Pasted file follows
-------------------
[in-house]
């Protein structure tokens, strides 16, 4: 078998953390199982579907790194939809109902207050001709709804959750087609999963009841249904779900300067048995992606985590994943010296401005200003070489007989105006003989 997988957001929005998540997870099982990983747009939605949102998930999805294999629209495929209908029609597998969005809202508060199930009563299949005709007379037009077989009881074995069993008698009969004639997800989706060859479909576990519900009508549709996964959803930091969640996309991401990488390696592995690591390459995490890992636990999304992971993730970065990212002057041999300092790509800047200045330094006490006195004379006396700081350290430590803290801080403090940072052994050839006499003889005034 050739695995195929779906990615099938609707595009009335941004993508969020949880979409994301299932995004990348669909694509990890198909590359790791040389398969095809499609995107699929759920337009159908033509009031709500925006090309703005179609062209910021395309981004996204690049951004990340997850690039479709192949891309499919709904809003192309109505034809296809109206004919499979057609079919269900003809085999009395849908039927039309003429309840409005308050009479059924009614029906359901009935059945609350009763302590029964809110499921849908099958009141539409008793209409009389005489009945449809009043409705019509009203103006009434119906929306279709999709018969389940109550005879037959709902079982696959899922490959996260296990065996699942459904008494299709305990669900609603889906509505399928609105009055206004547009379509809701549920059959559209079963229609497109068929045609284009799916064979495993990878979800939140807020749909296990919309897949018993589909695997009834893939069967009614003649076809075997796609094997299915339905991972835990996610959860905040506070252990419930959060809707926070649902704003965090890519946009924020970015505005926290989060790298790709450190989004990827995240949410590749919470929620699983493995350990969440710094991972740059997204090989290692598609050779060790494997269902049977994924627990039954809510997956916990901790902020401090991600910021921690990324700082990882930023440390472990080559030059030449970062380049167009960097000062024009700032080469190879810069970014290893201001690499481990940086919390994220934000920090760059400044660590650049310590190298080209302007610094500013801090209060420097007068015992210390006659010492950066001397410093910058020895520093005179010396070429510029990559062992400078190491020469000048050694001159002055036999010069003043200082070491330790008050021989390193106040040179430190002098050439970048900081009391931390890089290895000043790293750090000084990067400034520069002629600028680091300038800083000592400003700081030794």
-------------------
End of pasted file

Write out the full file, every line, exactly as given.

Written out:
[in-house]
């Protein structure tokens, strides 16, 4: 078998953390199982579907790194939809109902207050001709709804959750087609999963009841249904779900300067048995992606985590994943010296401005200003070489007989105006003989 997988957001929005998540997870099982990983747009939605949102998930999805294999629209495929209908029609597998969005809202508060199930009563299949005709007379037009077989009881074995069993008698009969004639997800989706060859479909576990519900009508549709996964959803930091969640996309991401990488390696592995690591390459995490890992636990999304992971993730970065990212002057041999300092790509800047200045330094006490006195004379006396700081350290430590803290801080403090940072052994050839006499003889005034 050739695995195929779906990615099938609707595009009335941004993508969020949880979409994301299932995004990348669909694509990890198909590359790791040389398969095809499609995107699929759920337009159908033509009031709500925006090309703005179609062209910021395309981004996204690049951004990340997850690039479709192949891309499919709904809003192309109505034809296809109206004919499979057609079919269900003809085999009395849908039927039309003429309840409005308050009479059924009614029906359901009935059945609350009763302590029964809110499921849908099958009141539409008793209409009389005489009945449809009043409705019509009203103006009434119906929306279709999709018969389940109550005879037959709902079982696959899922490959996260296990065996699942459904008494299709305990669900609603889906509505399928609105009055206004547009379509809701549920059959559209079963229609497109068929045609284009799916064979495993990878979800939140807020749909296990919309897949018993589909695997009834893939069967009614003649076809075997796609094997299915339905991972835990996610959860905040506070252990419930959060809707926070649902704003965090890519946009924020970015505005926290989060790298790709450190989004990827995240949410590749919470929620699983493995350990969440710094991972740059997204090989290692598609050779060790494997269902049977994924627990039954809510997956916990901790902020401090991600910021921690990324700082990882930023440390472990080559030059030449970062380049167009960097000062024009700032080469190879810069970014290893201001690499481990940086919390994220934000920090760059400044660590650049310590190298080209302007610094500013801090209060420097007068015992210390006659010492950066001397410093910058020895520093005179010396070429510029990559062992400078190491020469000048050694001159002055036999010069003043200082070491330790008050021989390193106040040179430190002098050439970048900081009391931390890089290895000043790293750090000084990067400034520069002629600028680091300038800083000592400003700081030794």